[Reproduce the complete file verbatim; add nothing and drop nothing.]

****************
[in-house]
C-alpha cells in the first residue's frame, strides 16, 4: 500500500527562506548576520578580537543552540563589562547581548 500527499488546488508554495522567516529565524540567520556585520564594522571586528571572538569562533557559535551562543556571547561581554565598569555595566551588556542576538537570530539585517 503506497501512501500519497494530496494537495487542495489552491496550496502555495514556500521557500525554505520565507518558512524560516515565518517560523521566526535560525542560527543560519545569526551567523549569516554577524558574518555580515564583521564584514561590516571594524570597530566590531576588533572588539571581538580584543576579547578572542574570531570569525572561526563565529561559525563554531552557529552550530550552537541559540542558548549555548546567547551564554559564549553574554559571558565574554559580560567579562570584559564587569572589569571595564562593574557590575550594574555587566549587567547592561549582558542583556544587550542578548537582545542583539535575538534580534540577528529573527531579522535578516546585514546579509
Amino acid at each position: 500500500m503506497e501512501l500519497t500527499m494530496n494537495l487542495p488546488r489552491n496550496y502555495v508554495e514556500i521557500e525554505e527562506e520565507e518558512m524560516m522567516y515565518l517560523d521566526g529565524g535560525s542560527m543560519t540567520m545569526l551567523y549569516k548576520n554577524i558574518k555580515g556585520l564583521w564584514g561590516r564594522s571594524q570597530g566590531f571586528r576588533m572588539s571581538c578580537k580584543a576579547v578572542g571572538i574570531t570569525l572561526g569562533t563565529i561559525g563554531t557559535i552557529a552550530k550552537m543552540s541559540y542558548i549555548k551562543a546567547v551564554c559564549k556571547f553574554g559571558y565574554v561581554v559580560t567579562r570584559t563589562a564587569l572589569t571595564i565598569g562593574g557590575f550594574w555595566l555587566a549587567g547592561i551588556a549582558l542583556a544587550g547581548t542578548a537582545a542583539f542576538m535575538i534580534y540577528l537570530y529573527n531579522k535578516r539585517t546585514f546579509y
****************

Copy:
[in-house]
C-alpha cells in the first residue's frame, strides 16, 4: 500500500527562506548576520578580537543552540563589562547581548 500527499488546488508554495522567516529565524540567520556585520564594522571586528571572538569562533557559535551562543556571547561581554565598569555595566551588556542576538537570530539585517 503506497501512501500519497494530496494537495487542495489552491496550496502555495514556500521557500525554505520565507518558512524560516515565518517560523521566526535560525542560527543560519545569526551567523549569516554577524558574518555580515564583521564584514561590516571594524570597530566590531576588533572588539571581538580584543576579547578572542574570531570569525572561526563565529561559525563554531552557529552550530550552537541559540542558548549555548546567547551564554559564549553574554559571558565574554559580560567579562570584559564587569572589569571595564562593574557590575550594574555587566549587567547592561549582558542583556544587550542578548537582545542583539535575538534580534540577528529573527531579522535578516546585514546579509
Amino acid at each position: 500500500m503506497e501512501l500519497t500527499m494530496n494537495l487542495p488546488r489552491n496550496y502555495v508554495e514556500i521557500e525554505e527562506e520565507e518558512m524560516m522567516y515565518l517560523d521566526g529565524g535560525s542560527m543560519t540567520m545569526l551567523y549569516k548576520n554577524i558574518k555580515g556585520l564583521w564584514g561590516r564594522s571594524q570597530g566590531f571586528r576588533m572588539s571581538c578580537k580584543a576579547v578572542g571572538i574570531t570569525l572561526g569562533t563565529i561559525g563554531t557559535i552557529a552550530k550552537m543552540s541559540y542558548i549555548k551562543a546567547v551564554c559564549k556571547f553574554g559571558y565574554v561581554v559580560t567579562r570584559t563589562a564587569l572589569t571595564i565598569g562593574g557590575f550594574w555595566l555587566a549587567g547592561i551588556a549582558l542583556a544587550g547581548t542578548a537582545a542583539f542576538m535575538i534580534y540577528l537570530y529573527n531579522k535578516r539585517t546585514f546579509y